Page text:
Castro Garden Club's "Fall Tour of Homes" in Castroville will take place October 7, 1:00 p.m. to 5:00 p.m. Tickets will be available September 1 and can be purchased in advance by writing Castro Garden Club, P.O. Box 10, Castroville, TX 78009. Tickets will be sold the day of the tour at the Landmark Inn State Historic Site. Ticket price will include admission to the Landmark Inn State Historic Site, courtesy of The Friends of the Landmark Inn, to visit the newly renovated Gristmill. Proceeds from the tour will benefit Castro Garden Clubs special projects. Admission: $12.00 per person. For more information contact: Priscilla Garrett, (830) 931-2262; Bonnie Keller, (830) 931-2614; or Joan Menard, (210) 677-8979.
Ernesto Velez Koppel of Colombia will lecture on his country's flower industry October 11 at Texas A&M University. His talk is the second in the Distinguished Lecture Series on International Floriculture. Koppel is the Association of Colombian Flower Growers and Exporters board of directors chair. The lecture series is sponsored by the Texas A&M horticultural sciences department's Ellison Chair in International Floriculture. The presentation will include background on what led to the formation of the Colombian flower association, known as ASOCOLFLORES, its current activities and its plans for the future. Koppel also will describe the group's global impact. For further information, contact Tammy Landry, program coordinator, at email@example.com or (979) 845-7342.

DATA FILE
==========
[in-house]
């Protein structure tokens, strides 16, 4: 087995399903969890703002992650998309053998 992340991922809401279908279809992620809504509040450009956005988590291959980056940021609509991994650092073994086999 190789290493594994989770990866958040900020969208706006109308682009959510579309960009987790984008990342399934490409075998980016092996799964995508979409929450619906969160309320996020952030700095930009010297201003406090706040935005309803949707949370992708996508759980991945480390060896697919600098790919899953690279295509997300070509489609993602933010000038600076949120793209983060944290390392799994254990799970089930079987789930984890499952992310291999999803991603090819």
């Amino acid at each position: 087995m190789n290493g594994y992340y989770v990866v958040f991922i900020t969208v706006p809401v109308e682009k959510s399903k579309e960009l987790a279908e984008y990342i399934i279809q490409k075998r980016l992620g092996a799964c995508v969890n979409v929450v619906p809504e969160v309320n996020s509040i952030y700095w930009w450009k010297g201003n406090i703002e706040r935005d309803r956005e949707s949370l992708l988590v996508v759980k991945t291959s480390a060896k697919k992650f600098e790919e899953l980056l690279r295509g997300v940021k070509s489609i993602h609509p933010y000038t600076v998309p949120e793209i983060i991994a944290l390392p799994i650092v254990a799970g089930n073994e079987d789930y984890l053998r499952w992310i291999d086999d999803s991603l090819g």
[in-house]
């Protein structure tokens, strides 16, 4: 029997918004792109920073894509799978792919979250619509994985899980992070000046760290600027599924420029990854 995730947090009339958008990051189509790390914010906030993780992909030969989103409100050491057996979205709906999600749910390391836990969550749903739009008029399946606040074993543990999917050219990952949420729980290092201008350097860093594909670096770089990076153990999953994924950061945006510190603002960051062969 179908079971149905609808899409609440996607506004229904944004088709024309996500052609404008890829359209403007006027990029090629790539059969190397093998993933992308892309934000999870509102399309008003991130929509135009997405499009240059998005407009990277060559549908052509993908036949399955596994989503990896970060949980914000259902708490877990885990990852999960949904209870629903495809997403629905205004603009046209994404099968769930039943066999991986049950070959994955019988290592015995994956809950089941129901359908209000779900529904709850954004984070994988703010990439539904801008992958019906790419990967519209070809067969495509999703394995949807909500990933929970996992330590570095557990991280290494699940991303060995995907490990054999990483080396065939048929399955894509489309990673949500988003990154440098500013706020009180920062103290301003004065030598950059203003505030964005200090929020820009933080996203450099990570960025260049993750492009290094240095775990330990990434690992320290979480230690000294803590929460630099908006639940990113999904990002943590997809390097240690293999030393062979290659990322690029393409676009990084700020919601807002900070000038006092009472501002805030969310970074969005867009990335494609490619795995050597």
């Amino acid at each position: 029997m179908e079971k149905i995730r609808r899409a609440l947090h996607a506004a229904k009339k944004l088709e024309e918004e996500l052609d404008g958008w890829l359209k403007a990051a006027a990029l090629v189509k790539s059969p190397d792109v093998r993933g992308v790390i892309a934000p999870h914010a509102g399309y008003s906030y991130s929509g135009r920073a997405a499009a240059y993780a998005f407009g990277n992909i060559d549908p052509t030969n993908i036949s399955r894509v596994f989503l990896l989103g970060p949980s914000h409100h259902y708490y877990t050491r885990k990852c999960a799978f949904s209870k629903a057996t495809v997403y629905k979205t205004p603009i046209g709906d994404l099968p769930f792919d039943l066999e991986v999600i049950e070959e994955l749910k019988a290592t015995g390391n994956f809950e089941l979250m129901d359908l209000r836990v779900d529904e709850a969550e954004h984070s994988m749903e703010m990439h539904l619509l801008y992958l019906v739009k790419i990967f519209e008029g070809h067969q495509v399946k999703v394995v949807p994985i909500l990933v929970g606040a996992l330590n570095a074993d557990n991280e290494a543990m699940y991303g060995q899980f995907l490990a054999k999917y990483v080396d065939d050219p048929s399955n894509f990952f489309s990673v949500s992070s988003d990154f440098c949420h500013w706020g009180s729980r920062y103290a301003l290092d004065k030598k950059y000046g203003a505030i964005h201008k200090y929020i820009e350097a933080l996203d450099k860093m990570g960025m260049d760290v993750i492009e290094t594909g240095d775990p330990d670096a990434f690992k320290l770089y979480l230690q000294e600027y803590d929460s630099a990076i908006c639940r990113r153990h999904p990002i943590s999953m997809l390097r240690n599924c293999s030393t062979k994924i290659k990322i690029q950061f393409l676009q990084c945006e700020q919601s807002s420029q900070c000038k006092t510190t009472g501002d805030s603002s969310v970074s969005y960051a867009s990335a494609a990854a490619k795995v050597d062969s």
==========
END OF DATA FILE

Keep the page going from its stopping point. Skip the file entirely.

The McLennan County Master Gardeners and the Carleen Bright Arboretum will host a Texas Superstar seminar Sunday, October 15, at 2 p.m. at the Carleen Bright Arboretum in Woodway (east of Waco). Jerry Parsons, horticulture specialist with Texas Cooperative Extension in San Antonio, will be the featured speaker at this free event open to the public. For additional information, contact Barbara Vance at (254) 741-0000.
The Austin Herb Society celebrates Herb Awareness Month in October with HerbFest, Saturday, October 21, from 9 a.m. until 1 p.m. at the Sunset Valley Farmers Market, located in the Burger Center, 3200 Jones Rd., off I-290 between Brodie Lane and Westgate Blvd. No entrance fee for shoppers, free parking. For additional information, call (512) 468-9126.